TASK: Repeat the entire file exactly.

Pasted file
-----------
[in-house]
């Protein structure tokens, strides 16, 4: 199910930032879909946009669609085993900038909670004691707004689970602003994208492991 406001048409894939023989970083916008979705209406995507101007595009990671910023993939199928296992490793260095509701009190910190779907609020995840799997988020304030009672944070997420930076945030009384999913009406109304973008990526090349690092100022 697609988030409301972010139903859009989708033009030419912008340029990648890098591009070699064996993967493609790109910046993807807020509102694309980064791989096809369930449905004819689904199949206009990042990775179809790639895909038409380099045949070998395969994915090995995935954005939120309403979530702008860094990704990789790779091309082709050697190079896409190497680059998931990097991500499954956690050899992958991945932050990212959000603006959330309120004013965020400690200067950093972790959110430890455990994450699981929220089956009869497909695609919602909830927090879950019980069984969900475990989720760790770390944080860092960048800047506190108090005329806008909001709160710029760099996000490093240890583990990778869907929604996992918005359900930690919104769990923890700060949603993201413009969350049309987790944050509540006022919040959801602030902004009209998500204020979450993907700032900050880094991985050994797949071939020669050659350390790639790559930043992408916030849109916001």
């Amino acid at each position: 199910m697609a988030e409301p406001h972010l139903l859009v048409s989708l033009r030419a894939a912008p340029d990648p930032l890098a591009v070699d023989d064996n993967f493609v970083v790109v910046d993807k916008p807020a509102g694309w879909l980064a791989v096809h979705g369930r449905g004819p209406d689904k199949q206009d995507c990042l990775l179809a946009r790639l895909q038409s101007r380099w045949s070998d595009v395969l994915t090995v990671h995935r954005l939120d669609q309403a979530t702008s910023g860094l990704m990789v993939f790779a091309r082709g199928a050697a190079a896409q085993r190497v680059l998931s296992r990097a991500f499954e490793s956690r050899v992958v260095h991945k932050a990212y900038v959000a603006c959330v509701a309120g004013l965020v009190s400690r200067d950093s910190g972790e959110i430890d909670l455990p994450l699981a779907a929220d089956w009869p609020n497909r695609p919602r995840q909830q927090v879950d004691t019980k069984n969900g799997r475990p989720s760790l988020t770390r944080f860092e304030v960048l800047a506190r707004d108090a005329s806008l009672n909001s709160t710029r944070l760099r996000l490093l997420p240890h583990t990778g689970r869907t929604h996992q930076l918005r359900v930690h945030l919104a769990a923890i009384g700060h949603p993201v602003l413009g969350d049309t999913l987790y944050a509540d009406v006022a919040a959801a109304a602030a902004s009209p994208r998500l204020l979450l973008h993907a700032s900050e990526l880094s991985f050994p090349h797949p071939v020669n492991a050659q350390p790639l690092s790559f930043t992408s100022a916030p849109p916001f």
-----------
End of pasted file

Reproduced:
[in-house]
């Protein structure tokens, strides 16, 4: 199910930032879909946009669609085993900038909670004691707004689970602003994208492991 406001048409894939023989970083916008979705209406995507101007595009990671910023993939199928296992490793260095509701009190910190779907609020995840799997988020304030009672944070997420930076945030009384999913009406109304973008990526090349690092100022 697609988030409301972010139903859009989708033009030419912008340029990648890098591009070699064996993967493609790109910046993807807020509102694309980064791989096809369930449905004819689904199949206009990042990775179809790639895909038409380099045949070998395969994915090995995935954005939120309403979530702008860094990704990789790779091309082709050697190079896409190497680059998931990097991500499954956690050899992958991945932050990212959000603006959330309120004013965020400690200067950093972790959110430890455990994450699981929220089956009869497909695609919602909830927090879950019980069984969900475990989720760790770390944080860092960048800047506190108090005329806008909001709160710029760099996000490093240890583990990778869907929604996992918005359900930690919104769990923890700060949603993201413009969350049309987790944050509540006022919040959801602030902004009209998500204020979450993907700032900050880094991985050994797949071939020669050659350390790639790559930043992408916030849109916001």
């Amino acid at each position: 199910m697609a988030e409301p406001h972010l139903l859009v048409s989708l033009r030419a894939a912008p340029d990648p930032l890098a591009v070699d023989d064996n993967f493609v970083v790109v910046d993807k916008p807020a509102g694309w879909l980064a791989v096809h979705g369930r449905g004819p209406d689904k199949q206009d995507c990042l990775l179809a946009r790639l895909q038409s101007r380099w045949s070998d595009v395969l994915t090995v990671h995935r954005l939120d669609q309403a979530t702008s910023g860094l990704m990789v993939f790779a091309r082709g199928a050697a190079a896409q085993r190497v680059l998931s296992r990097a991500f499954e490793s956690r050899v992958v260095h991945k932050a990212y900038v959000a603006c959330v509701a309120g004013l965020v009190s400690r200067d950093s910190g972790e959110i430890d909670l455990p994450l699981a779907a929220d089956w009869p609020n497909r695609p919602r995840q909830q927090v879950d004691t019980k069984n969900g799997r475990p989720s760790l988020t770390r944080f860092e304030v960048l800047a506190r707004d108090a005329s806008l009672n909001s709160t710029r944070l760099r996000l490093l997420p240890h583990t990778g689970r869907t929604h996992q930076l918005r359900v930690h945030l919104a769990a923890i009384g700060h949603p993201v602003l413009g969350d049309t999913l987790y944050a509540d009406v006022a919040a959801a109304a602030a902004s009209p994208r998500l204020l979450l973008h993907a700032s900050e990526l880094s991985f050994p090349h797949p071939v020669n492991a050659q350390p790639l690092s790559f930043t992408s100022a916030p849109p916001f």